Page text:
Ensto’s new board member Pekka Puustinen on strategies for success in an unpredictable world.
“The role of rolling strategy work is to make sure the executive team is surprised by nothing,” says Dr. Pekka Puustinen, a former Chief Strategy Officer of OP Financial Group. Puustinen was recently appointed as Deputy CEO of Pohjola Insurance Ltd., Finland’s largest insurance company, which is owned by OP Financial Group. Last year, he added another title, Member of the Board at Ensto.
Until September, Puustinen played the role of Nostradamus backed by data for OP Financial Group. He was charged with anticipating any and all trends which may affect OP’s business and daughter companies such as Pohjola Insurance. Today, Pohjola uses five lenses in order to form its world view: technology, customer behavior, competitive environment, regulation, and the economy.
“Business is an infinite game,” says Puustinen. “Nobody is going to ‘win,’ though some players will be successful and some won’t. To be successful you’ve got to be responsive to the environment. The players change, the rules change, but the game never ends.”
This infinite game philosophy gives Pohjola flexibility. "It’s impossible to think five years out,” he says. “Russia proved that didn’t work. What organizations need is an adjustable vision. What if new regulations come out that cost us 100 million euros? You need the opportunity to change your plan.”
The five lenses, or dimensions, give Pohjola a vision of what’s happening in the world within the next five years, an opinion which coalesces in strategic focus areas decided on an annual basis – an opinion that can be changed when new information arrives.
This flexibility runs throughout the entire organization. Pohjola is thousands of employees strong, and they’re organized into teams, with technology people, UX for example, integrated into business teams, which are responsible for both profits and costs of development. "We put the customer on top, the teams underneath. The teams form tribes, and the tribe leads. Tribes have agile coaches and tech leads. There are daily standups and bi-weekly sprint- and retro meetings."
It can sound like Puustinen is describing an IT company, but he chooses a roulette wheel in Vegas as an analogy. "When we budget we're not focused so much on the money. Let's say we put 100 million on development. The question then is how many teams do you get for that money. Your teams are your chips, and you place them according to market realities." Currently, Pohjola sees face-to-face services on the wane as mobile and internet gain steam. "We see that and start to think about how we place our teams."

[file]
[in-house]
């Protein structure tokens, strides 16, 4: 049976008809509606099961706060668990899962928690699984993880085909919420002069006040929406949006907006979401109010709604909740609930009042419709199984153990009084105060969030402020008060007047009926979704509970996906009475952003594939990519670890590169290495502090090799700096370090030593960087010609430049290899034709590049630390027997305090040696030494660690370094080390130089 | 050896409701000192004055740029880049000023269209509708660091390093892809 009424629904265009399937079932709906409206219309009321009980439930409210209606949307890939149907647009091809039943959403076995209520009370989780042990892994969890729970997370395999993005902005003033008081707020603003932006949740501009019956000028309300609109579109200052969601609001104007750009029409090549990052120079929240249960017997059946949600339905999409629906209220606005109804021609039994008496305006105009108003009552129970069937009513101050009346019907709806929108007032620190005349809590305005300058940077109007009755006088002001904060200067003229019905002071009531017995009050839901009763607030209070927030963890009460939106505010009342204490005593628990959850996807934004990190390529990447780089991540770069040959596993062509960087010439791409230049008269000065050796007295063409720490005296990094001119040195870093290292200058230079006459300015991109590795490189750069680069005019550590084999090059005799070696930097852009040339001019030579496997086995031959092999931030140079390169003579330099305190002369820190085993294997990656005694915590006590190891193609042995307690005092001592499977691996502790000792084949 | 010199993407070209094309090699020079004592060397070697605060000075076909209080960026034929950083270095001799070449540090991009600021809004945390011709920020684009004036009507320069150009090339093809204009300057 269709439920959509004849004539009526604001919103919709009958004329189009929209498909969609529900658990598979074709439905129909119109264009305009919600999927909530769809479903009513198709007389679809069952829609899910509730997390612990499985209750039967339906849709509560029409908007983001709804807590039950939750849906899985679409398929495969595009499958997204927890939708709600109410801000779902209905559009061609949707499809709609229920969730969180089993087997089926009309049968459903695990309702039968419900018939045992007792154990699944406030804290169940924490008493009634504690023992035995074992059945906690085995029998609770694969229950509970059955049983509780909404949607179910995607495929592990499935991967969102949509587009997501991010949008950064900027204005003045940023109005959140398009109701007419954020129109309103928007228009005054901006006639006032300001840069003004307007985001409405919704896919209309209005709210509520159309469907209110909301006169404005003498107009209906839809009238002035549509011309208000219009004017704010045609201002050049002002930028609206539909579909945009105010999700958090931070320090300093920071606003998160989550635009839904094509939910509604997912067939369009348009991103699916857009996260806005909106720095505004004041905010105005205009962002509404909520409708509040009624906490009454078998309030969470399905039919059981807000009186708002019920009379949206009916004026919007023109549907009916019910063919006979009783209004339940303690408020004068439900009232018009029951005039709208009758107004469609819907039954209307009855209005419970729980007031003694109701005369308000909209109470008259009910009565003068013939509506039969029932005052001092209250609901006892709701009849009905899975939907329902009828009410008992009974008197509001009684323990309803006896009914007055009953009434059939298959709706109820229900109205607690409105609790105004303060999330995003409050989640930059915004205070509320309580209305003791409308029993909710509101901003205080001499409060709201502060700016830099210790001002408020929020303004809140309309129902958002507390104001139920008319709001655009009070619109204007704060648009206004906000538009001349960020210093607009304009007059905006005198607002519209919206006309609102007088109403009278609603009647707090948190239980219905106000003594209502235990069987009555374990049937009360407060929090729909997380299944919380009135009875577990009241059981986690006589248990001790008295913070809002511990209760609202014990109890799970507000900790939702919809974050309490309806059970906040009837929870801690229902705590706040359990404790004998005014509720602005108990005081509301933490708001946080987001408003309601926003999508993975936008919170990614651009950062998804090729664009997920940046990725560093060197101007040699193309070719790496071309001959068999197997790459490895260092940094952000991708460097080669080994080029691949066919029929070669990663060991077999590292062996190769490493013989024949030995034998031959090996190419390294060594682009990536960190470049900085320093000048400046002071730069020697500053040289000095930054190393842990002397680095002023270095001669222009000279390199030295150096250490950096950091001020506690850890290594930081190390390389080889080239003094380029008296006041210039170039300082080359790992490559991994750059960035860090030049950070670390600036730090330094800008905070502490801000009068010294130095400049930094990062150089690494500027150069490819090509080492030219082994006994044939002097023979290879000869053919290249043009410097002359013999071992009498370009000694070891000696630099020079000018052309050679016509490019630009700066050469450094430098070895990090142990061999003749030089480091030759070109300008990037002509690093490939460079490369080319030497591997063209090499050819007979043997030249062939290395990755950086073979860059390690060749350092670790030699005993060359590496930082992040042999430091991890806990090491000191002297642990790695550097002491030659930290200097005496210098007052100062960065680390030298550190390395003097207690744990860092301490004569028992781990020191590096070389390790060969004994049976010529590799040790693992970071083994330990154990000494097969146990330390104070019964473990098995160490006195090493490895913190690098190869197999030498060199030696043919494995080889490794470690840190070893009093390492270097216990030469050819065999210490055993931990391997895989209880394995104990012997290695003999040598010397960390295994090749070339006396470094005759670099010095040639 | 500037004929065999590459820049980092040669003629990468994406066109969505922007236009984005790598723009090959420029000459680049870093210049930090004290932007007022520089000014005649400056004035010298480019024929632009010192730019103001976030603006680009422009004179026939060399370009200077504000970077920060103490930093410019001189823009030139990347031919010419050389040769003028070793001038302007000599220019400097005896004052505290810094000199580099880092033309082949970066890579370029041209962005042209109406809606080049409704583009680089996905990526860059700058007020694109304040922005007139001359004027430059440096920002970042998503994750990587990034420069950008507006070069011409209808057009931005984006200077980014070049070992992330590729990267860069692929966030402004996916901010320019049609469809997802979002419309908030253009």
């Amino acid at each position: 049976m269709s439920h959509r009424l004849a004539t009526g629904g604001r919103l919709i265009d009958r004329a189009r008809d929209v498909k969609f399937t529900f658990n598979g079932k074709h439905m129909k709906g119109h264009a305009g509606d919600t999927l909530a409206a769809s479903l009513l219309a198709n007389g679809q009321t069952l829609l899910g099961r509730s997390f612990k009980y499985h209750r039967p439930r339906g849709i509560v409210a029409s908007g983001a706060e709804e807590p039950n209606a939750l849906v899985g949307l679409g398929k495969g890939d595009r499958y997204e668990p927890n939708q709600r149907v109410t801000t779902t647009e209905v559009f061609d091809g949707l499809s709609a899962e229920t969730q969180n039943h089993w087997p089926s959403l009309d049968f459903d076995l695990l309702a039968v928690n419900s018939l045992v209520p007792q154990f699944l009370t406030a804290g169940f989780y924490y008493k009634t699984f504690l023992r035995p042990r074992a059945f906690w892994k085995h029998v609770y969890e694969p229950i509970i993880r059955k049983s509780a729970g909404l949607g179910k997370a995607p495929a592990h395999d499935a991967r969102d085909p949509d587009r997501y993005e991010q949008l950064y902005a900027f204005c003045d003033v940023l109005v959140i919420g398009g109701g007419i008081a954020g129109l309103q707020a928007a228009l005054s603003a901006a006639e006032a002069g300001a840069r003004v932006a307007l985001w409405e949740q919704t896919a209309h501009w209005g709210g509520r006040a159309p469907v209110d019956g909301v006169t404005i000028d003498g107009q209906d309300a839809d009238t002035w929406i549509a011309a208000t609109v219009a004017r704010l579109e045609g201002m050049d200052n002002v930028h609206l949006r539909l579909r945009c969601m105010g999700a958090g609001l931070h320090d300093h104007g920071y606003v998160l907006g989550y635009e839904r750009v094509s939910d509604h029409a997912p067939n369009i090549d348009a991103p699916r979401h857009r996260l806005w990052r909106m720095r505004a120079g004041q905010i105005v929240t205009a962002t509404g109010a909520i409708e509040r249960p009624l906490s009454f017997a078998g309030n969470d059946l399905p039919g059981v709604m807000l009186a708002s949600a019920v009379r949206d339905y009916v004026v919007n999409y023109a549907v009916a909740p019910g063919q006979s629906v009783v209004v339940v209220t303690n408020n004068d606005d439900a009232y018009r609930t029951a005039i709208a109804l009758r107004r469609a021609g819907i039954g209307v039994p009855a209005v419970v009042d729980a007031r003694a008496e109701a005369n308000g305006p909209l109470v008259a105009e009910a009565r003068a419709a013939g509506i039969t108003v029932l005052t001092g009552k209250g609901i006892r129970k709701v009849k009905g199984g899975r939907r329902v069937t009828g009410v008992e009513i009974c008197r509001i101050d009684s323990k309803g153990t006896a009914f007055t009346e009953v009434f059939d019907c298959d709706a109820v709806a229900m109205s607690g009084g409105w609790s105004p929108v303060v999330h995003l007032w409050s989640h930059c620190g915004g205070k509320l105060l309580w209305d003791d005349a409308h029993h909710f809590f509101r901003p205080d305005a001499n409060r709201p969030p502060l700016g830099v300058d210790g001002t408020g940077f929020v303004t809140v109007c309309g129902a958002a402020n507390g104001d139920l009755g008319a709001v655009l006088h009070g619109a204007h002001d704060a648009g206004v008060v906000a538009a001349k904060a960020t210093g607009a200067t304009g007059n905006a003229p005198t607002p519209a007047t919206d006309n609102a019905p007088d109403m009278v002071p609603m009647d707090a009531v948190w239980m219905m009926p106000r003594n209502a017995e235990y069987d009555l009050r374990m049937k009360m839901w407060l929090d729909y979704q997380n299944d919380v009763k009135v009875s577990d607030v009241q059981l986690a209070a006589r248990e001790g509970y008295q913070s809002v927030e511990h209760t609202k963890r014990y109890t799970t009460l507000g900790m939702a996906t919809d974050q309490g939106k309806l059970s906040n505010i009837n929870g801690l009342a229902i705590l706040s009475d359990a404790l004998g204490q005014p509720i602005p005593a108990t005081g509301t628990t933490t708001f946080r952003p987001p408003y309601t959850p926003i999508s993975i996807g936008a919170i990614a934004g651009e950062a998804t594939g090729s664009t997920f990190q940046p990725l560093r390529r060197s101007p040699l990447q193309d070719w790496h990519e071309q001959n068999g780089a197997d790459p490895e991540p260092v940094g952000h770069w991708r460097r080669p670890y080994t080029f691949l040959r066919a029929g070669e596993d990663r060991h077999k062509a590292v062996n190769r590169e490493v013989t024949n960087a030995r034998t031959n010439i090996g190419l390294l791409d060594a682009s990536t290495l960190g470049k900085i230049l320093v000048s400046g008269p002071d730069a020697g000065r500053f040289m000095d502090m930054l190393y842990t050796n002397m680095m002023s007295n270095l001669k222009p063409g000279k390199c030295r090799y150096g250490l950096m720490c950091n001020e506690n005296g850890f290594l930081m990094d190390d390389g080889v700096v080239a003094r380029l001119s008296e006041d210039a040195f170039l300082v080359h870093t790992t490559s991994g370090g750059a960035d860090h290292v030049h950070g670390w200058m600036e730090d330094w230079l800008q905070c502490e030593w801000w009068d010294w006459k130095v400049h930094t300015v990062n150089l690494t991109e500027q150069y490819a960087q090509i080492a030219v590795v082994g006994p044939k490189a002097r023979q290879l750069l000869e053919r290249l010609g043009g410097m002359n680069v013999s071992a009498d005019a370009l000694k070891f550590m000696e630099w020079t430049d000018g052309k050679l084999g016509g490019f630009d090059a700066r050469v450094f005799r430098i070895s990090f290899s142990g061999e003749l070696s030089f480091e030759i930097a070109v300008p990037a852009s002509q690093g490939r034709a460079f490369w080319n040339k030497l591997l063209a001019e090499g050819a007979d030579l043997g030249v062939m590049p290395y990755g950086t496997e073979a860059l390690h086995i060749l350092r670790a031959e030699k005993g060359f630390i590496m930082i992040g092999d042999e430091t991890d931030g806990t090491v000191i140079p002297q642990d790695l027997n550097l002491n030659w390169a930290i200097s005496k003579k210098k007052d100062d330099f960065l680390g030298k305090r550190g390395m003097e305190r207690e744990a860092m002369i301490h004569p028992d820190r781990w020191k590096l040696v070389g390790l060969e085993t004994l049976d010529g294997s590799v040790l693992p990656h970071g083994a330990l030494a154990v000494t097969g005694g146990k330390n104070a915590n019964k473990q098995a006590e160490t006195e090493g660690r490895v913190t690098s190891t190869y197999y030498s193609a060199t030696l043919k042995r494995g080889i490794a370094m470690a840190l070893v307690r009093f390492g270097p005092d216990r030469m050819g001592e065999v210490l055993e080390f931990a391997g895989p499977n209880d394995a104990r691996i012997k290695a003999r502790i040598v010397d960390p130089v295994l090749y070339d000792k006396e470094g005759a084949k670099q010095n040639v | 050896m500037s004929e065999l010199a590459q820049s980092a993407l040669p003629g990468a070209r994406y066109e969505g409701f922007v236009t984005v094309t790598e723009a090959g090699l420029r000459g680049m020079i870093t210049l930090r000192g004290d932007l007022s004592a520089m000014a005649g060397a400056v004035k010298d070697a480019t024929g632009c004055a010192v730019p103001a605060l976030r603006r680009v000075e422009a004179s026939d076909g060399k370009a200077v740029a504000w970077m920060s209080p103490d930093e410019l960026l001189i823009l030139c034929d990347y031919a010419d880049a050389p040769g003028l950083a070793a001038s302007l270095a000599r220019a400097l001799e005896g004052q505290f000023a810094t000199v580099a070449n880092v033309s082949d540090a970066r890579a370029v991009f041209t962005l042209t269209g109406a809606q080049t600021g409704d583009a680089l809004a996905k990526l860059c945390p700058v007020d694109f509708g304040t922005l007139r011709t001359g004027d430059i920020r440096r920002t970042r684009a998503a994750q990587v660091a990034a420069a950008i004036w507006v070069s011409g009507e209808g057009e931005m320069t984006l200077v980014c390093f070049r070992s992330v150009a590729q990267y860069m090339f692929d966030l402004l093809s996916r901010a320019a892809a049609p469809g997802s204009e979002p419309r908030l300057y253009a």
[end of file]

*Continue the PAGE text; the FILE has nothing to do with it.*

Pohjola’s way of working has resulted in some real successes. Sixty percent of contacts related to Pohjola insurance claims – tens of thousands of claims per year – are handled via chatbot.
So what does Puustinen, as an Ensto board member, think Ensto ought to prioritize? "First of all, there are some things that every company should focus on. For example, in the longer-term, you've got to reduce operating- and capital expenses — not just 10 percent, but by a factor of five. This can be done through technology that enables less friction in our own processes, especially in customer processes.
An example is OP retail bank’s face-recognition system for payments. “It was not the face we were interested in,” says Puustinen. “It was the friction it removed. All you have to do is push one button. And this technology will be seen in both B2B and B2C.” To reduce friction Puustinen says companies must organize themselves from the customer value perspective and not from their own process perspective, taking end-to-end responsibility from the customer's point of view.
"When it comes to Ensto, the crucial decision will be to choose what games to play and where to play them. Currently, we have many products and business lines, which will cause us to ask ourselves ‘What are the games where we can deliver superior value?’”
Success will be contingent on understanding what advantage Ensto brings, identifying opportunities, and making tough choices. "Remember that you can't take advantage of any opportunity if you don't decide what opportunities you're not going to pursue. For a small company, it's better to be the best at one thing than the best at ten things."
Puustinen characterizes Ensto as a brilliant company with a brilliant history, and is singularly impressed by the clear values established by founder Ensio Miettinen. "I've read Ensio's thoughts on leadership, and I think he'd be happy with the approach of a vision and a target. But he understood more than anyone in his time that the people are the ones who'll make the decisions within the framework you establish."